Monday, October 11, 2010

Doctors and Elephants

We are in the finding-a-pediatrician stage of our pregnancy. We’ve asked friends, family, and Linda’s OB for recommendations, and we have started to set up initial visits. We had one today, and while we were getting ready, Linda said, “I feel like we’re going to a job interview.” I felt the same way, but I told her that we needed to approach it from the opposite perspective. We’re the ones doing the interviewing. They’re the ones that need to impress us. And that would be completely true if there was an endless supply of fantastic pediatricians, but there’s not. So, we have our priorities. We want to be sure that: 1. the pediatrician has some experience with vegan children and won’t automatically blame every cough and sniffle on the fact that we don’t feed them meat and 2. we want to be sure they will work with us to build a vaccine schedule that makes us comfortable. I’ve had moms tell me that doctors will sometimes administer four vaccines in one day, for “convenience.” I know I’m supposed to trust everything the doctor says, but four vaccines in a little body seems like a lot. I wouldn’t want them to give me four vaccines in one day. Maybe that makes me one of “those” parents, but so be it.

So, the visit was strange, but I’m sure it’s because I haven’t been to a pediatrician in decades. All those toys in the waiting room and the giant pictures of babies on the wall. It was disconcerting. A nurse pointed out the “sick” side and the “well” side of the building – your child’s health dictates where you go – and then she took us down the hall to a waiting room. A doctor came in a few moments later and went through the basics – hours, the staff, etc., and then asked if we had any questions. We fired our list at her and she did a good job answering them. Thorough and honest. The vaccine schedule is something they’re willing to adjust, and she went over the ones they recommend. She admitted that she didn’t know much about a vegan diet, but that the practice would be happy to work with us. She mentioned that most people get their protein from meat, but she was sure we could get protein from other sources. This was not the reassuring comment she meant it to be. Protein intake is a non-issue for vegetarians/vegans who eat a varied diet, but thanks to the meat/dairy industry, it’s a common misconception that without meat, protein is hard to come by. Non-meat eaters are constantly asked, “But where do you get your protein?” My favorite answer is to tell people to think of the largest land mammal in the world: the elephant. Imagine how much protein they need to maintain that mass. They do it without meat. It’s an oversimplification, I know, but so is the idea that meat is all you need for protein. Maybe I was asking for too much, but I was hoping the pediatrician would be beyond the protein question. Overall though, we got a good vibe from her and from the practice. She didn’t shake our hands when she left, which struck me as disappointing, but Linda says I expect too much. So, for now, the practice is on our “good” list.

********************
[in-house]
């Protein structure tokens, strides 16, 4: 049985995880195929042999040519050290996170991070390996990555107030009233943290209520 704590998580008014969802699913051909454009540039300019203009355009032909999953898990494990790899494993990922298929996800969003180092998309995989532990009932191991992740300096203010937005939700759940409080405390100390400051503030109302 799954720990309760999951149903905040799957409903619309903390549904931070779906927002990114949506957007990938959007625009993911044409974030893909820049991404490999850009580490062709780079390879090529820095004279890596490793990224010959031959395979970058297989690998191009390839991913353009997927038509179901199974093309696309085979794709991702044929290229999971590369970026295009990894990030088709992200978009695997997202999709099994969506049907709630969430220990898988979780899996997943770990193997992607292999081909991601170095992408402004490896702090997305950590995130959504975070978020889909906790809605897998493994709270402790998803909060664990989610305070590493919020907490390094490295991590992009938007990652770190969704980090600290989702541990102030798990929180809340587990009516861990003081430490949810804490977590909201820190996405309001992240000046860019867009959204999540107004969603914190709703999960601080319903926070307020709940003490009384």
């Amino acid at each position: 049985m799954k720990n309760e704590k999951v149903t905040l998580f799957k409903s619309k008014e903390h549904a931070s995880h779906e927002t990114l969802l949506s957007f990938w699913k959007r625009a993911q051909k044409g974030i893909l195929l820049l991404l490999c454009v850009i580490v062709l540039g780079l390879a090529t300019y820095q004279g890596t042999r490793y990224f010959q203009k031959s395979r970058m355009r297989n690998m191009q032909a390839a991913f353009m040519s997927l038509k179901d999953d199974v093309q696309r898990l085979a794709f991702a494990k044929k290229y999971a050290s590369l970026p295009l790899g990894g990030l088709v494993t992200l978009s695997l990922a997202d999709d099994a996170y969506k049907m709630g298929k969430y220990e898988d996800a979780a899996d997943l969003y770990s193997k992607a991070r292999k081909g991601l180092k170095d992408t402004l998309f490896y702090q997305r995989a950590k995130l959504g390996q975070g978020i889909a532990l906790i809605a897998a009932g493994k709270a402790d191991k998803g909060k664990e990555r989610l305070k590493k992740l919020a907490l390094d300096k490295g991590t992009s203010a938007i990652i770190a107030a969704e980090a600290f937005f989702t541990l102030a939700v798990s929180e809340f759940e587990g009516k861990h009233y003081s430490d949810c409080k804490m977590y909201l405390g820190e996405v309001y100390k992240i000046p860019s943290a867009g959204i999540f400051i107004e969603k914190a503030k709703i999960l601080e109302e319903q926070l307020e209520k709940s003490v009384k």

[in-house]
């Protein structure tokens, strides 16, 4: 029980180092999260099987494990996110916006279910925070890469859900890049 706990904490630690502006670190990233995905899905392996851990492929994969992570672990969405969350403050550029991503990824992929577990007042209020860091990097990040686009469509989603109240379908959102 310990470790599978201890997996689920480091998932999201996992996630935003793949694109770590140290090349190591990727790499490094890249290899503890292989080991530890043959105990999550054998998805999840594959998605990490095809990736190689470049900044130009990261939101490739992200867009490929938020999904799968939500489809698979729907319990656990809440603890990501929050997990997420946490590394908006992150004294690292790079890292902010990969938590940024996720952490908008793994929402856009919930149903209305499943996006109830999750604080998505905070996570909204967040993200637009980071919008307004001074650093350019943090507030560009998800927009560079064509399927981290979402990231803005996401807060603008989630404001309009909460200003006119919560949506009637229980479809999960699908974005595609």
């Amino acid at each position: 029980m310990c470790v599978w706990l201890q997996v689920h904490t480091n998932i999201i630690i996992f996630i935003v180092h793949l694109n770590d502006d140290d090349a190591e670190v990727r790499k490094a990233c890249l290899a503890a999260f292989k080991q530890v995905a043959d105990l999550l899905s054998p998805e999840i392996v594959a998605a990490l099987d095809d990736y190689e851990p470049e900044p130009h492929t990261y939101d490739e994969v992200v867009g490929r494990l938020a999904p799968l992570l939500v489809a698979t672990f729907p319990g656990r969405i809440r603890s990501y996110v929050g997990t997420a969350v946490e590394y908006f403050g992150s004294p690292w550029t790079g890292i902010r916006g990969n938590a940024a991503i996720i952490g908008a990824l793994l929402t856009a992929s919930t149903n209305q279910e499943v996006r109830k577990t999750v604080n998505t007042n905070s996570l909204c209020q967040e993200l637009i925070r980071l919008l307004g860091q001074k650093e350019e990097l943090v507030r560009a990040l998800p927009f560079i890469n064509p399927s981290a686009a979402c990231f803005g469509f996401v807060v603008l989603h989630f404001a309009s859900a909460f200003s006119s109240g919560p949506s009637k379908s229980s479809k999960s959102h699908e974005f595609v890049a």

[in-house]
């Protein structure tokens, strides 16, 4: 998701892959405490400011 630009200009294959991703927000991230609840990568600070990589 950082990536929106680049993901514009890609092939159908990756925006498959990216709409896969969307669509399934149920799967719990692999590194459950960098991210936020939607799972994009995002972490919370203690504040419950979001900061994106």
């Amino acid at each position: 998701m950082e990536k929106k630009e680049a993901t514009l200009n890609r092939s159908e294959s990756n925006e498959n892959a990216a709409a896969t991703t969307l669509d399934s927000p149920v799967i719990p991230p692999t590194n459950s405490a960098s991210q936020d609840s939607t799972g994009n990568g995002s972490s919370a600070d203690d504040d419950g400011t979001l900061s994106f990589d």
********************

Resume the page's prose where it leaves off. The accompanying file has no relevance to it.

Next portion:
39 days until baby.


  1. Bill, since Macie was 6 months old, we have split up her vaccine schedule so that she gets no more than 2 in a month. (They jab both legs at the same time, so it's only one real cry.) It has worked out very well. She has no fevers and really no side effects, and the crying lasts 30 seconds max.

    When she was 4 months, she got 6 in one visit, and that night she spiked a fever so quickly that she had one of those little baby seizures. That made up our minds very quickly. If we have another one, we're keeping it at 2 per month.

  2. Rely on friends' recommendations. I had a set vaccination schedule and when I came for a sick visit, was ambushed into giving unnecessary shots. Is there really an outbreak, today? Sometimes, I hate to say it, but the office is more about efficiency than care. Your friends will recommend someone that is excellent.